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Music Science

DarwinTunes Iterates, Mixes And Culls To Create Listenable Music From Noise 53

Posted by timothy
from the soon-there-will-be-cover-bands dept.
Shipud writes "A collaboration between a group in Imperial College and Media Interaction group in Japan yielded a really cool website: darwintunes.org. The idea is to apply Darwinian-like selection to music. Starting form a garble, after several generations producing something that is actually melodic and listen-able. The selective force being the appeal of the tune to the listener. From the paper published [Monday] (abstract) in the Proceedings of the National Academy of Sciences: 'At any given time, a DarwinTunes population has 100 loops, each of which is 8 s long. Consumers ratethem on a five-point scale ("I can't stand it" to "I love it") as they are streamed in random order. When 20 loops have been rated,truncation selection is applied whereby the best 10 loops are paired, recombine, and have two daughters each.' Note that in 2009 the creators of darwintunes harnessed the power of Slashdot to help 'evolve' their site."
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DarwinTunes Iterates, Mixes And Culls To Create Listenable Music From Noise

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  • Stick a drum beat over that and we have a Eurovision 2013 winner !

  • We go applying genetic programing to music as homework assignment at GP class
    • by maccallr (240314)

      Well yes, it's easy to knock out some evo-music toy and move on. We were less interested in the toy and more interested in what happens when you let music evolve in an environment of as many human listeners as we can muster.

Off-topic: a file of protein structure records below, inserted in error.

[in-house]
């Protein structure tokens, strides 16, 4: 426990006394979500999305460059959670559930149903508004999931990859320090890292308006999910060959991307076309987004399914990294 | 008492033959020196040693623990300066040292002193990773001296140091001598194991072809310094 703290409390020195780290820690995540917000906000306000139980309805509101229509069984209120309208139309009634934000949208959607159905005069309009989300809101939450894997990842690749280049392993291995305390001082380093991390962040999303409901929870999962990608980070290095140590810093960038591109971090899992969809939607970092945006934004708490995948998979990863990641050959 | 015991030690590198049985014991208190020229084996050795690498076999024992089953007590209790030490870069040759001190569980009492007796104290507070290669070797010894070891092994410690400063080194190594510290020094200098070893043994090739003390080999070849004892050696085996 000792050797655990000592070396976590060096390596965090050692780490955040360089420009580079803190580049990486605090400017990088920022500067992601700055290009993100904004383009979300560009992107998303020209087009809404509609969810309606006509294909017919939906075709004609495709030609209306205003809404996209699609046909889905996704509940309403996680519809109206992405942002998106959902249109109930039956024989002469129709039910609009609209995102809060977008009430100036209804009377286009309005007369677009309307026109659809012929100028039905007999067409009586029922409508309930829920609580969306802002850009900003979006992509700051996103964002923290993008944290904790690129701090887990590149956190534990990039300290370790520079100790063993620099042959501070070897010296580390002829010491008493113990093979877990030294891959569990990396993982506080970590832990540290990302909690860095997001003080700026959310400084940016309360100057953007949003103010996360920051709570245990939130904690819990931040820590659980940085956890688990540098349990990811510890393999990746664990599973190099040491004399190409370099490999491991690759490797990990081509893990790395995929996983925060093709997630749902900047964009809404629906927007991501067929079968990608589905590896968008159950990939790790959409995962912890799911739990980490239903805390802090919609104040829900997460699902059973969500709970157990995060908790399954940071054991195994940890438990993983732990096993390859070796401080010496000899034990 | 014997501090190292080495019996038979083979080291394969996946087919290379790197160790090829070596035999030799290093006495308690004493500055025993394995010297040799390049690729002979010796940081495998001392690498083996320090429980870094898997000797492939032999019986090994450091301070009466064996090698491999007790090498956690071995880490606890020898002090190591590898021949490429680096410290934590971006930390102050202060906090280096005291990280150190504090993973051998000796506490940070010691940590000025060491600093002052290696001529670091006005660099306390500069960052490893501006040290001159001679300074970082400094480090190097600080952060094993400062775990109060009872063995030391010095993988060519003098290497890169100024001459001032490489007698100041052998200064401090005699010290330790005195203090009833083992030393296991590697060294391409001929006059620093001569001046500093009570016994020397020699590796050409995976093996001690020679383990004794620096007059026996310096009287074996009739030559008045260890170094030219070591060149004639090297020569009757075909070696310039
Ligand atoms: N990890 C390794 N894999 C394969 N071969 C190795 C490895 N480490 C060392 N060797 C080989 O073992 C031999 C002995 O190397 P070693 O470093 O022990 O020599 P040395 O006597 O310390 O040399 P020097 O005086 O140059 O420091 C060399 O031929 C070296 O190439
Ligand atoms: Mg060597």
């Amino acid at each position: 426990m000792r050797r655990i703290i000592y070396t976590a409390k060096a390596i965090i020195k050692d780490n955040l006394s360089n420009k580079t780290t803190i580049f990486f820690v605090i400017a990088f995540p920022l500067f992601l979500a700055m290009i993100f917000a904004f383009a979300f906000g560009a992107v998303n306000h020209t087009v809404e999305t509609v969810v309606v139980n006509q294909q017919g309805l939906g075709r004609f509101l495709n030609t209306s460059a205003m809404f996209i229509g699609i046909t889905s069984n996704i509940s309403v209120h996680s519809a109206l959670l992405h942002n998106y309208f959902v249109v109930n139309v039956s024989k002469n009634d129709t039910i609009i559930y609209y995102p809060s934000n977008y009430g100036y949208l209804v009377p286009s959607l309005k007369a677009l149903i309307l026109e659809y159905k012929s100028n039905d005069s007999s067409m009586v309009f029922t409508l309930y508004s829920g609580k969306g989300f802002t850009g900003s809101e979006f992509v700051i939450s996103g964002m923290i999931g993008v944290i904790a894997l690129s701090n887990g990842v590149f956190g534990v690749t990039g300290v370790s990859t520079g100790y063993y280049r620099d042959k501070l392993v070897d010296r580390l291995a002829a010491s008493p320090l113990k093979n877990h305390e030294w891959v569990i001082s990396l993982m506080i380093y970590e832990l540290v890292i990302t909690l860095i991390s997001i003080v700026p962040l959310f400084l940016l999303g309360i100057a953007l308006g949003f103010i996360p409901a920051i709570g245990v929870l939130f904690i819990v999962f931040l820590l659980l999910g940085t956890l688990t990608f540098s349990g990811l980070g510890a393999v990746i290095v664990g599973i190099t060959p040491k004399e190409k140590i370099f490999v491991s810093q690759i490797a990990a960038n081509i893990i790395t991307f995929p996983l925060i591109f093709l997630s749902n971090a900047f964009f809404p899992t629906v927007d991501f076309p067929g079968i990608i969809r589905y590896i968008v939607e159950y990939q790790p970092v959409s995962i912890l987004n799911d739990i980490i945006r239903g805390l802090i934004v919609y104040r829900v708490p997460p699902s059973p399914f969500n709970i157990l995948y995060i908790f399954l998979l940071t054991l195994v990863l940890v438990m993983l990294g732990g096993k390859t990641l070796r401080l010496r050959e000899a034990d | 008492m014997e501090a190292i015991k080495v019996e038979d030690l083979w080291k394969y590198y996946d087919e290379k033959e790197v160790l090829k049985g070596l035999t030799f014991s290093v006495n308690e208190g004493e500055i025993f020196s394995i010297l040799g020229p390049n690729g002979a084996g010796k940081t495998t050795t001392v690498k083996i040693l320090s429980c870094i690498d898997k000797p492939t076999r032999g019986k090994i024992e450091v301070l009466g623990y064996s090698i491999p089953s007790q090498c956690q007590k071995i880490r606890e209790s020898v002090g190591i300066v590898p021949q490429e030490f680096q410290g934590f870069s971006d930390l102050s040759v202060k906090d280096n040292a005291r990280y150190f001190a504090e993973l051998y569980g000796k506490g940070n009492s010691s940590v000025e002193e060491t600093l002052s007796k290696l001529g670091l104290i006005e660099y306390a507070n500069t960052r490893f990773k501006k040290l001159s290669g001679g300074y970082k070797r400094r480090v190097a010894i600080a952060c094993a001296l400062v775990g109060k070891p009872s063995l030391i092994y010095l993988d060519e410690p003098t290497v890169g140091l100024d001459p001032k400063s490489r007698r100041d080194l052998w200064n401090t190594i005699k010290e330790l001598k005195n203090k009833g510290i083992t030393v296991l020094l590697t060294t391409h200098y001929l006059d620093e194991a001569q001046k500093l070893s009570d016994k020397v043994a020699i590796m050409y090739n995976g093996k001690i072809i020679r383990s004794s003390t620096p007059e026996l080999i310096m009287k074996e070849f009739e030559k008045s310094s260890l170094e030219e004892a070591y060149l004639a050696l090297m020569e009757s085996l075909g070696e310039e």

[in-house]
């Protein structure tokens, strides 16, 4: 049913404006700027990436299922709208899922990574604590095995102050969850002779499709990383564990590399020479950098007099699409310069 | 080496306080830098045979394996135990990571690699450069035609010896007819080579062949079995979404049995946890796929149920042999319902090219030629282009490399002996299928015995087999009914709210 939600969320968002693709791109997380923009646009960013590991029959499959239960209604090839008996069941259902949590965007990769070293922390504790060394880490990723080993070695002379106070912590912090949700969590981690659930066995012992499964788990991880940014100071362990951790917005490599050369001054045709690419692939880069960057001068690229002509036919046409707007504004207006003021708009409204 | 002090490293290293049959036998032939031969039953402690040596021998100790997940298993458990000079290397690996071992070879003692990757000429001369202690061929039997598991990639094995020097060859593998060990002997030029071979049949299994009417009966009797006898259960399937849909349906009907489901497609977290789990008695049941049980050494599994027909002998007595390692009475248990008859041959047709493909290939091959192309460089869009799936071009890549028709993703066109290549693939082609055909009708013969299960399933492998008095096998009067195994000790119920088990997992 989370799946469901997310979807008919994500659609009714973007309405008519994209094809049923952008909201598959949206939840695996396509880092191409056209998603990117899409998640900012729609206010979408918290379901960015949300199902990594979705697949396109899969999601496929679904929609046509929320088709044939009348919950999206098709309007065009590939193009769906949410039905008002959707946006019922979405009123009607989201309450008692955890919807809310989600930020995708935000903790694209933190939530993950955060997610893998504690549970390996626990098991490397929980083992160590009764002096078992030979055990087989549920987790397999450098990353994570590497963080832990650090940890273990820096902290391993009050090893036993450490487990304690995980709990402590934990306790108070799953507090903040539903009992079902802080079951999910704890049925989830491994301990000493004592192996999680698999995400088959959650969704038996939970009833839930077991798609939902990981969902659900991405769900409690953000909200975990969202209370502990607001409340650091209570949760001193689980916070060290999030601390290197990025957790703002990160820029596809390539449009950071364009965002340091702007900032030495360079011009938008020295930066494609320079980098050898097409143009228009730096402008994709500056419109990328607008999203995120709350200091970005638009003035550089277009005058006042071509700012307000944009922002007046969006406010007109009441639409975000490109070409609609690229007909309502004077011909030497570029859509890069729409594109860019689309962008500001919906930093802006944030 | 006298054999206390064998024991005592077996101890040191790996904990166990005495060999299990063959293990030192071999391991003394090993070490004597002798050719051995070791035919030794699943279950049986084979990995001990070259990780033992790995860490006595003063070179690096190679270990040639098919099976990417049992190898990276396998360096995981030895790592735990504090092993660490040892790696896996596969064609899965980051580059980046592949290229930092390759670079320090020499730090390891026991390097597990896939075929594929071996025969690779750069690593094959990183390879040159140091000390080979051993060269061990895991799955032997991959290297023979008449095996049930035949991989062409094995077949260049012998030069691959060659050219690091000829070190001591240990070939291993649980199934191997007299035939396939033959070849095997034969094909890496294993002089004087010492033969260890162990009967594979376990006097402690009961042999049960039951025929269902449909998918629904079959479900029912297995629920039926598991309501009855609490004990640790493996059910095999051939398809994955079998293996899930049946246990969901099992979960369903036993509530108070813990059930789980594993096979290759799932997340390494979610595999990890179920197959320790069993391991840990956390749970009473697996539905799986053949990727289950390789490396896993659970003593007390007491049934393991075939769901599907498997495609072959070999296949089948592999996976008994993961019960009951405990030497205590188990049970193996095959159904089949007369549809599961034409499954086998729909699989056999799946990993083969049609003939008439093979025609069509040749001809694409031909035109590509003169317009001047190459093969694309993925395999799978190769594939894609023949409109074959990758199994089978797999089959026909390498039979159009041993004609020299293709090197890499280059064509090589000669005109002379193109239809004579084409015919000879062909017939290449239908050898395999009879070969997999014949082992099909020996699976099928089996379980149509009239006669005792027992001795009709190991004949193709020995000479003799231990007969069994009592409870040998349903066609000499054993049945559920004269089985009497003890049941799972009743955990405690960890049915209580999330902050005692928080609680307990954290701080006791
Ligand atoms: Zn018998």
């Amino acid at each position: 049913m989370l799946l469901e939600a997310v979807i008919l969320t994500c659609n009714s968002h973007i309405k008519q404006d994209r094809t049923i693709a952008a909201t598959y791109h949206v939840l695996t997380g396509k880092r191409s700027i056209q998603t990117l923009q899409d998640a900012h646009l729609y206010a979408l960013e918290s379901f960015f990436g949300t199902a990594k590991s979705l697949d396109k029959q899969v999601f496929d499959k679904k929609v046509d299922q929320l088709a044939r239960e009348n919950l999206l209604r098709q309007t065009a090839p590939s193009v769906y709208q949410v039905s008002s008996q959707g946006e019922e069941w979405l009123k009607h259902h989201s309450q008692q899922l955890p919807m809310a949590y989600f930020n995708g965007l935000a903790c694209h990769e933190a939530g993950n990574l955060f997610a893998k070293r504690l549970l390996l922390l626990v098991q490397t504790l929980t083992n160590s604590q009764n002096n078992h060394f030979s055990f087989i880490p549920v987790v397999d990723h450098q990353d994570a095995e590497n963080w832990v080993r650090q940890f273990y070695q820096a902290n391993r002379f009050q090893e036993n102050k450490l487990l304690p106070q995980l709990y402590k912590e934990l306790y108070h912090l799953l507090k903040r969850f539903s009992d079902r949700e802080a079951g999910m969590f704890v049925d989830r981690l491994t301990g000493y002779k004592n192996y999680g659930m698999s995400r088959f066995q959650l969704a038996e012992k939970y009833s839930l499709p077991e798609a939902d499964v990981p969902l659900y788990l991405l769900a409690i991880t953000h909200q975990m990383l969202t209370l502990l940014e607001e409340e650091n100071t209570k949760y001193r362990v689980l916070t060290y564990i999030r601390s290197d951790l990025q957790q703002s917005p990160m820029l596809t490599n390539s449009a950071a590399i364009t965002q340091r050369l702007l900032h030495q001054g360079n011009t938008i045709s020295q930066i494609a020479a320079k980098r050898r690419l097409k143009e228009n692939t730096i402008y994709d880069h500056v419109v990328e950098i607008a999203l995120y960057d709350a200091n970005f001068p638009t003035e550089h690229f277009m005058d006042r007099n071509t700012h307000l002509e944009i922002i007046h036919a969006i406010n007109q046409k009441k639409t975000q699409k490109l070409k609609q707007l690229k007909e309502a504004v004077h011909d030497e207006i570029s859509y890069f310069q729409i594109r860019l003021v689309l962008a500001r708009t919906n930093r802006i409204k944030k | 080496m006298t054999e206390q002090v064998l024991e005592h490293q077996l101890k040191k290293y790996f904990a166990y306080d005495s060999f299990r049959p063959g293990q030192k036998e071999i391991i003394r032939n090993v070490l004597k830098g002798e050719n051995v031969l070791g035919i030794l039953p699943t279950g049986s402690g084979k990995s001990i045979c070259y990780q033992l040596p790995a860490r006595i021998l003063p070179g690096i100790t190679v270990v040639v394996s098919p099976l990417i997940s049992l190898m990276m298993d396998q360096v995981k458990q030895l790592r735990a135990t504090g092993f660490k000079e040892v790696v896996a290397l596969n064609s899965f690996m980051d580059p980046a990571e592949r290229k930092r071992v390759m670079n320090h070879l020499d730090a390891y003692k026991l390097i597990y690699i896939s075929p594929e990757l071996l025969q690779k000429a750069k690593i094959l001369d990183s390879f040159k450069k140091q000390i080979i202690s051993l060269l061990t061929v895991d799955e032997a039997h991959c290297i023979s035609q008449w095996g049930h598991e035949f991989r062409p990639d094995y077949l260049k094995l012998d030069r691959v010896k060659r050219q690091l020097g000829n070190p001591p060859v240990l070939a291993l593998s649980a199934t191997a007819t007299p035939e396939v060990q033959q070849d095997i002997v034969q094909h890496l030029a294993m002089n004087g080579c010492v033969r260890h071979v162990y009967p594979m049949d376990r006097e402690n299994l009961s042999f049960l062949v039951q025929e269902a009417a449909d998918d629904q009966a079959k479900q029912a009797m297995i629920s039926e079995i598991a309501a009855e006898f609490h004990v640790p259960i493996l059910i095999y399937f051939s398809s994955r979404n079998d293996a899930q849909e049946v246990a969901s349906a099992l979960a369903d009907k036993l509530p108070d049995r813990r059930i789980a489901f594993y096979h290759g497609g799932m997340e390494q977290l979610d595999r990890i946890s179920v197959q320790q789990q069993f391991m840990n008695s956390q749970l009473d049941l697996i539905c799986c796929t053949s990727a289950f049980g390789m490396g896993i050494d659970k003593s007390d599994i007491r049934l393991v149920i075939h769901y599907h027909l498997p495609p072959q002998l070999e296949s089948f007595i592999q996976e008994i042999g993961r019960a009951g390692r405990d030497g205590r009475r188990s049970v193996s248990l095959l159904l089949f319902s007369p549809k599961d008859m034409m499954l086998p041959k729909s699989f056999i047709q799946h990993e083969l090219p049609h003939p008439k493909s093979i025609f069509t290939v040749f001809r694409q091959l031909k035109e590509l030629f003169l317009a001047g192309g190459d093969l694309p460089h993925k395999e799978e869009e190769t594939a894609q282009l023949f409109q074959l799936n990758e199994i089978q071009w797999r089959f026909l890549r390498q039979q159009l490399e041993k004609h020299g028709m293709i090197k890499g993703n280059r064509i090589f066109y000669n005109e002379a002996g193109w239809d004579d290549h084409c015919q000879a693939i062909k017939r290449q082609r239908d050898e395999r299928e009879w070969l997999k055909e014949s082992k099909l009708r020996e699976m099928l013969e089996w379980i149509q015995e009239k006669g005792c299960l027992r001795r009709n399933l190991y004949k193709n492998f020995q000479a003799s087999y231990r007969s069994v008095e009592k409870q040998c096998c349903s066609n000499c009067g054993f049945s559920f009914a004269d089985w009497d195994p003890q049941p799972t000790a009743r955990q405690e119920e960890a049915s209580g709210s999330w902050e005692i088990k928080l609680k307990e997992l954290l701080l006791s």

• Excellent! (Score:4, Funny)

    by Anonymous Coward on Thursday June 21, 2012 @10:59AM (#40398361)
    Going to grab this software, have it run 24/7 on a Beowulf cluster of servers filled with GPUs. Eventually I will own the copyright in EVERY piece of music not yet in existence!
    • by Psyborgue (699890)
      Parent is modded funny but it might actually be feasible to have a random tune generator churn out every possible combination of some length of music. You probably wouldn't be able to listen to all of it in your lifetime, but you might very well be able to copyright your "tunes", create a searchable database, and run all newly released music against it. If somebody actually did this it would be interesting to see the resulting court cases. Could by doing this somebody actually DOS the copyright system?
    • by Hentes (2461350)

      Joke's on you, the recording companies have already patented that.

    • Cheaper than monkeys on synthesizers, that's for sure!
    • by agrif (960591)

      In IP geek circles, Manfred is legendary; he's the guy who patented the business practice of moving your e-business somewhere with a slack intellectual property regime in order to evade licensing encumbrances. He's the guy who patented using genetic algorithms to patent everything they can permutate from an initial description of a problem domain – not just a better mousetrap, but the set of all possible better mousetraps.